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  • Tender Lip Bitten
  • Translated by Andrew Schelling (bio)

saṃdaṣṭādharapallavā sacakitaṃ hastāgramādhunvatīmā mā muñca śaṭheti kopavacanair ānartitabhrūlatāsītkārāñcitalocanā sapūlakaṃ yaiś cumbitā māninīprāptaṃ tair amṛtaṃ śramāya mathito mūḍhaiḥ suraiḥ sāgaraḥ

  • saṃdaṣṭa. nipped, bitten

  • adhara. lip

  • pallavā. bud, sprout

  • sacakitaṃ. (adv.) timidly, with alarm

  • hasta-agrama-adhunvatī. (bv. cmpd.) she who is “hand-tip-shaking”

  • mā mā. don’t don’t!

  • muñca. (imp.) leave

  • śaṭha. (voc.) O cheater, rogue

  • iti. [quotation marks]

  • kopa-vacanair. with angry words

  • ānartita-bhrūlatā. (bv. cmpd.) with dancing vine-like brow

  • sītkāra-āñcita-locanā. (bv. cmpd.) with oblique eyes

  • sapūlakaṃ. bristling with desire, thrilling

  • yaiḥ. by those who

  • cumbitā. kissed

  • māninī. prideful woman

  • prāptaṃ. obtained

  • taiḥ. by them

  • amṛtaṃ. juice of immortality

  • śramāya. with toil, labor

  • mathito. (adj. with ocean) churned

  • mūḍhaiḥ. (adj. with gods) foolish

  • suraiḥ. by the gods

  • sāgaraḥ. ocean [End Page 8]

Tender lip bitten sheshakes her fingers alarmed—hisses a fierceDon’t you dare and hereyebrows leap like a vine.Who steals a kiss from aproud woman flashing her eyessecures amṛta.The gods—fools—churned the ocean fornothing.

After enormous labor, the gods collectively managed to raise amṛta, the drink of immortality (Greek, ambrosia), from the ocean floor. They concealed it on the far side of the moon, away from the grasp of dark forces who would steal and drink it in order to become dreadfully powerful. A life-bestowing fluid stored on the moon, amṛta became identified with soma, potent vision-inducing drink of the Vedas. As precious generative fluids, both amṛta and soma have strong sexual implications—they are the juices of life.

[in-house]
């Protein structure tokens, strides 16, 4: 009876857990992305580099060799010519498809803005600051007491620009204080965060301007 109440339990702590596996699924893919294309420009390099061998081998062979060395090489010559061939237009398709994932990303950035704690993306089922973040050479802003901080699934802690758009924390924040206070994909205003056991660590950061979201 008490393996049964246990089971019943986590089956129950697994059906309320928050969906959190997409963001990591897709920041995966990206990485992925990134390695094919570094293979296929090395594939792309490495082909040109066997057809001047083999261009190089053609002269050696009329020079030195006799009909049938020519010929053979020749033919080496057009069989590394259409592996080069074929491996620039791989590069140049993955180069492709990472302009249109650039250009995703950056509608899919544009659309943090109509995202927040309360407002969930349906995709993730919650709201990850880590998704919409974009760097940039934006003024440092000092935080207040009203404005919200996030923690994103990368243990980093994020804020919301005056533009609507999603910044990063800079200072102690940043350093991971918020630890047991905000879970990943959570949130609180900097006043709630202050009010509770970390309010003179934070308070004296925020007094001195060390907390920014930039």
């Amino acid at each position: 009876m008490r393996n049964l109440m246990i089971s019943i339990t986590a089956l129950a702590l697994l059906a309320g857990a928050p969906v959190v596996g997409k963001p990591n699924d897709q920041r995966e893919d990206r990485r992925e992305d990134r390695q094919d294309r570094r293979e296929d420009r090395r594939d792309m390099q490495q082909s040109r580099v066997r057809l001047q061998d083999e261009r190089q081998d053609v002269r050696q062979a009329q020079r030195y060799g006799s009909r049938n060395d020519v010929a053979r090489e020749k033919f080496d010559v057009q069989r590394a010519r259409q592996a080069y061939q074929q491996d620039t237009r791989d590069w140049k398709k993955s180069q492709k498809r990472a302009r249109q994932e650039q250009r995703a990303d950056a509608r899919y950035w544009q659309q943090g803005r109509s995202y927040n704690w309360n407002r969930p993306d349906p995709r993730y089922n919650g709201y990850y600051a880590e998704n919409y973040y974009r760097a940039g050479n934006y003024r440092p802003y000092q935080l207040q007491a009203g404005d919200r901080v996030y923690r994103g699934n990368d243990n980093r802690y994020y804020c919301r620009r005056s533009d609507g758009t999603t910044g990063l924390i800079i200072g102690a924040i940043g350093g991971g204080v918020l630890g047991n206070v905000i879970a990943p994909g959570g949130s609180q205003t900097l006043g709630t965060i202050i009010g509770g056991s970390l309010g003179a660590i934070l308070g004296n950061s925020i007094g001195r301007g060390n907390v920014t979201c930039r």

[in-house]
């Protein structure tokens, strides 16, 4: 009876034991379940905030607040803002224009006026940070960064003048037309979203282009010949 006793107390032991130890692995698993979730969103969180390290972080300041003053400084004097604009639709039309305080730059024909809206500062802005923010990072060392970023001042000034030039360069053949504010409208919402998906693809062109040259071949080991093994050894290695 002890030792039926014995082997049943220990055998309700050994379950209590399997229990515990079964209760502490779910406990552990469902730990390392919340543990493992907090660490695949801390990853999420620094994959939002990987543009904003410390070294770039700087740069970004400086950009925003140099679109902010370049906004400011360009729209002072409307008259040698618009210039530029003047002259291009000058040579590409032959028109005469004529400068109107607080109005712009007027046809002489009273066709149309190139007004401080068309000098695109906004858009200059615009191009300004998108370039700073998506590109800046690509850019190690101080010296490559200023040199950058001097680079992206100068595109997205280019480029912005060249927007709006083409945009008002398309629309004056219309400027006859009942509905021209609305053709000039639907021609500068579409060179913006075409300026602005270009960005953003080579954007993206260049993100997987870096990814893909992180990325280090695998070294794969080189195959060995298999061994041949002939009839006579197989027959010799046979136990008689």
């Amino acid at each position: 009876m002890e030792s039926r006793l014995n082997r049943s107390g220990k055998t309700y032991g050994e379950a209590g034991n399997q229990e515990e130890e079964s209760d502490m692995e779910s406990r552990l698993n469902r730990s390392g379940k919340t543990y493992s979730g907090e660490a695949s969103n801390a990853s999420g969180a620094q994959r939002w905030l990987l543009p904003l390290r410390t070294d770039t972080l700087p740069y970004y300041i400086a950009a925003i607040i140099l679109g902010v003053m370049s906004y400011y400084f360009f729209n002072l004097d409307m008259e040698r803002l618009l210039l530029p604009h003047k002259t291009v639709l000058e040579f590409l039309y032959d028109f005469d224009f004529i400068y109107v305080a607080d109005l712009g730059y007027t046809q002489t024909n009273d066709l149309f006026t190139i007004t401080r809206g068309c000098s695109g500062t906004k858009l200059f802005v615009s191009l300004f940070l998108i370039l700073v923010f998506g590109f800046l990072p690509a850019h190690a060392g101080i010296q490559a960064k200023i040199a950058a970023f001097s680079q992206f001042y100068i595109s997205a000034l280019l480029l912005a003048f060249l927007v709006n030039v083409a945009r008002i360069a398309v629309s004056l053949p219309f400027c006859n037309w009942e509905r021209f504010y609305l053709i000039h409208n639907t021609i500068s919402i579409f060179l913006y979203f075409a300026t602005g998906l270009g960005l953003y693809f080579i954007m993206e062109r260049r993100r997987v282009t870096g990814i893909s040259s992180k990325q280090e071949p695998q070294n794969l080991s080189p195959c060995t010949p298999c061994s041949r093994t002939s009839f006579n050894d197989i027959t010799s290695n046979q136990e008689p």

The Amaruśataka (Hundred Poems of Amaru) opens in traditional fashion with verses that invoke two ardent deities, the Great Goddess and Śiva. Then comes a twist: two verses—this the second—that mock and dismiss the gods. Even the gods—the poet observes—are disarmed by desire. Let the gods toil away, churning amṛta from the ocean depths. Love is the real beverage that overcomes death. [End Page 9]

Andrew Schelling

Andrew Schelling, born in 1953 at St. Elizabeth’s Hospital, Washington, D.C., has written, edited, or translated twenty books. Early opposition to American involvement in Vietnam, plus an encounter with India’s texts, set him on a lifelong engagement with Asian literature. He studied Sanskrit at the University of California at Berkeley, and began to translate from its classical poetry tradition around 1978. His first book, Dropping the Bow: Poems of Ancient India, received the Academy of American Poets translation award in 1992, the first time the Academy had honored work done from an Asian language. Schelling’s own poetry and essays emerge from the Southern Rocky Mountain bioregion in which he lives. Recent books of poetry wrangle with the Arapaho language as a way of reading landscape and the natural cycles; they include From the Arapaho Songbook and A Possible Bag. He has edited The Oxford Anthology of Bhakti Literature and Love and the Turning Seasons: India’s Poetry of Spiritual and Erotic Longing (forthcoming from Counterpoint Press). Living on the Front Range of Colorado, he is active on land-use issues and teaches at Naropa University. He also teaches regularly at Deer Park Institute, in India’s Himalayan foothills.



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